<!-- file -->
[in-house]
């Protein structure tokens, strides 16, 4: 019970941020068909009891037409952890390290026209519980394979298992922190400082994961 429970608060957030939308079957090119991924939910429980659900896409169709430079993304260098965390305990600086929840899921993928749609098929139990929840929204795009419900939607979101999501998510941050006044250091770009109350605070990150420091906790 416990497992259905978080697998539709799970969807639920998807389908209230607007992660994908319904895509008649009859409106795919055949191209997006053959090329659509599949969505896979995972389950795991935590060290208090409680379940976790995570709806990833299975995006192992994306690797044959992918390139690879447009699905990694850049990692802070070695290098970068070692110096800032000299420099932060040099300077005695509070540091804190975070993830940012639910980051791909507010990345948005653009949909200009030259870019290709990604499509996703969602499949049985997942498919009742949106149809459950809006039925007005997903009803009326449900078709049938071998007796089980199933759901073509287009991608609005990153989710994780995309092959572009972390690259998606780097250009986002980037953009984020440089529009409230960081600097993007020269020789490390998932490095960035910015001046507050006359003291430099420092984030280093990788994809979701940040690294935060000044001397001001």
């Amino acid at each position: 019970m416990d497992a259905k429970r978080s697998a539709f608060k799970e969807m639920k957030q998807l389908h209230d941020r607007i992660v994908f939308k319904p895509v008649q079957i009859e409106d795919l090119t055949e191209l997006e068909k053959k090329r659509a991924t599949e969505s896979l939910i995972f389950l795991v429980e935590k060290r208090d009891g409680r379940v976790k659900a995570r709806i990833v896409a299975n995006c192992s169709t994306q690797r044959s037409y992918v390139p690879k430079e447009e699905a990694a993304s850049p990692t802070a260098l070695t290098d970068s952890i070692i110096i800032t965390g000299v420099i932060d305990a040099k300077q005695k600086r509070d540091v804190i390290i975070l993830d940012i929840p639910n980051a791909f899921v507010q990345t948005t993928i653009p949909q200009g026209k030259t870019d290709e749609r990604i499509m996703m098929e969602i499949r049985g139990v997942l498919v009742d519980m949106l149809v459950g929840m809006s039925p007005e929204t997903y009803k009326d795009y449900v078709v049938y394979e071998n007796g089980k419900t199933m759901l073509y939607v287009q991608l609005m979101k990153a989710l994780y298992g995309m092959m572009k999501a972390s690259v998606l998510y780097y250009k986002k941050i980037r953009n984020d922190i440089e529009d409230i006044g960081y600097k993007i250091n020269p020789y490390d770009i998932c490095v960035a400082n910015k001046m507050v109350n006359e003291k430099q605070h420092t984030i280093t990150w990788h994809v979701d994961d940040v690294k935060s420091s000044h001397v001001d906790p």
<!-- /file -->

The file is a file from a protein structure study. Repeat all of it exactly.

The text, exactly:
[in-house]
């Protein structure tokens, strides 16, 4: 019970941020068909009891037409952890390290026209519980394979298992922190400082994961 429970608060957030939308079957090119991924939910429980659900896409169709430079993304260098965390305990600086929840899921993928749609098929139990929840929204795009419900939607979101999501998510941050006044250091770009109350605070990150420091906790 416990497992259905978080697998539709799970969807639920998807389908209230607007992660994908319904895509008649009859409106795919055949191209997006053959090329659509599949969505896979995972389950795991935590060290208090409680379940976790995570709806990833299975995006192992994306690797044959992918390139690879447009699905990694850049990692802070070695290098970068070692110096800032000299420099932060040099300077005695509070540091804190975070993830940012639910980051791909507010990345948005653009949909200009030259870019290709990604499509996703969602499949049985997942498919009742949106149809459950809006039925007005997903009803009326449900078709049938071998007796089980199933759901073509287009991608609005990153989710994780995309092959572009972390690259998606780097250009986002980037953009984020440089529009409230960081600097993007020269020789490390998932490095960035910015001046507050006359003291430099420092984030280093990788994809979701940040690294935060000044001397001001």
């Amino acid at each position: 019970m416990d497992a259905k429970r978080s697998a539709f608060k799970e969807m639920k957030q998807l389908h209230d941020r607007i992660v994908f939308k319904p895509v008649q079957i009859e409106d795919l090119t055949e191209l997006e068909k053959k090329r659509a991924t599949e969505s896979l939910i995972f389950l795991v429980e935590k060290r208090d009891g409680r379940v976790k659900a995570r709806i990833v896409a299975n995006c192992s169709t994306q690797r044959s037409y992918v390139p690879k430079e447009e699905a990694a993304s850049p990692t802070a260098l070695t290098d970068s952890i070692i110096i800032t965390g000299v420099i932060d305990a040099k300077q005695k600086r509070d540091v804190i390290i975070l993830d940012i929840p639910n980051a791909f899921v507010q990345t948005t993928i653009p949909q200009g026209k030259t870019d290709e749609r990604i499509m996703m098929e969602i499949r049985g139990v997942l498919v009742d519980m949106l149809v459950g929840m809006s039925p007005e929204t997903y009803k009326d795009y449900v078709v049938y394979e071998n007796g089980k419900t199933m759901l073509y939607v287009q991608l609005m979101k990153a989710l994780y298992g995309m092959m572009k999501a972390s690259v998606l998510y780097y250009k986002k941050i980037r953009n984020d922190i440089e529009d409230i006044g960081y600097k993007i250091n020269p020789y490390d770009i998932c490095v960035a400082n910015k001046m507050v109350n006359e003291k430099q605070h420092t984030i280093t990150w990788h994809v979701d994961d940040v690294k935060s420091s000044h001397v001001d906790p």